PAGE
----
| Oman | Mar 06, 2019
The addition of REITs to Oman's investable asset classes has brought greater choice and flexibility to the investor, not least the foreign national.
Oman’s ongoing drive toward economic diversification and private sector participation, naturally encompassing its financial markets, has required a legal extension of the range of instruments available to would-be investors, notably foreign nationals, and how best to regulate them. Accordingly, and spanning the financial and real estate sectors, the National Program for Enhancing Economic Diversification (Tanfeedh) has legislated the emergence of real estate investment funds (REIFs), or else real estate investment trusts (REITs) to foster private sector development.
REITs had already become well established in the GCC, with Saudi Arabia and the UAE setting their respective legislations in motion. Yet, prior to Oman’s REIT Regulations, investors keen to invest in a fund that featured real estate in its portfolio were limited by Executive Regulations of the Capital Market Law (Decision 1/2009) to a maximum threshold of 30% of the fund’s equity. Given the real estate boom on the back of exponential economic diversification, this fell short of demand. In 1Q2018, the Capital Market Authority (CMA) issuance of Administrative Decision No 2/2018 enshrined related legislation within the Sultanate. These funds are traded on the local bourse, the Muscat Stock Market (MSM) boosting liquidity in the transparent environment investors value. The Sultanate’s REIT Regulations build on Ministerial Decision 95 of 2017 penned by the Ministry of Housing, specifically addressing REITs.
The minimum capital for REITs is set at OMR10 million, reflecting the high costs prevalent in the real estate sector. Real estate investment funds may be either investment funds or financial trusts and may be raised directly through bond or Sukuk issuance of up to 60% of total assets.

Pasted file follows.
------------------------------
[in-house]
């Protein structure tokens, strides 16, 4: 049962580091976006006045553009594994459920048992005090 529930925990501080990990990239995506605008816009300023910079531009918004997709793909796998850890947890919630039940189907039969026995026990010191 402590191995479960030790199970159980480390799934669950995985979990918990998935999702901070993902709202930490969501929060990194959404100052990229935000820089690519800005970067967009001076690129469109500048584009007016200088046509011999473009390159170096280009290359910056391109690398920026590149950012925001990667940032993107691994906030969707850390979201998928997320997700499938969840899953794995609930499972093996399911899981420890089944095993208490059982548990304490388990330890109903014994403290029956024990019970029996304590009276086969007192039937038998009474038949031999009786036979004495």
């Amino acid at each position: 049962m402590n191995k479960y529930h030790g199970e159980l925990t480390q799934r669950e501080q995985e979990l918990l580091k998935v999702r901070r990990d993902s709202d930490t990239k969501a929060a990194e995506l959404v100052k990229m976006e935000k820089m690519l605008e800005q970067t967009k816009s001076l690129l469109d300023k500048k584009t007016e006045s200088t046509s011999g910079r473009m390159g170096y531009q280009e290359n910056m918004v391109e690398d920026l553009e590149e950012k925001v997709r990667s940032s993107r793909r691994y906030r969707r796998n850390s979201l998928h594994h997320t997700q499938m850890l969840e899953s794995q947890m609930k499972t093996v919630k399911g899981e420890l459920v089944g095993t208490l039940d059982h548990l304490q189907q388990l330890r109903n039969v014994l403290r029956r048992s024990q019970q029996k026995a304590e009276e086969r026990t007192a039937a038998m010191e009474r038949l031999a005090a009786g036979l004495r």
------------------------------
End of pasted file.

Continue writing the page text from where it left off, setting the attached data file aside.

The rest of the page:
Investment Stipulations and Foreign Participation
The REIT Regulations stipulate the asset classes that REITs may invest in, under certain conditions. These broadly speaking are real estate properties and related assets, CMA-licensed special purpose vehicles (SPVs) created to contain properties, assets unrelated to real estate properties, and cash, deposits, and money market instruments. Residential complexes in a portfolio must not be under 10,000sqm in area, and may not include undeveloped land, or that set aside for agricultural use. While REITs may invest in real estate under construction, the purchase contract is conditional upon its completion and commercial usage to generate a return. A trust’s investment scope is capped at 75% of the trust’s total assets within the Sultanate unless the CMA grants an exception. This scope for expansion is also extended in law to Shariah-compliant counterparts in the REIT sector. A minimum 90% of annual profits must be distributed to the holders of a REIT’s units; all this in a tax-exempt environment. Notably, 100% foreign investment is now allowed in law, with the stipulation that not less than 40% of the REIT’s capital be offered to the public.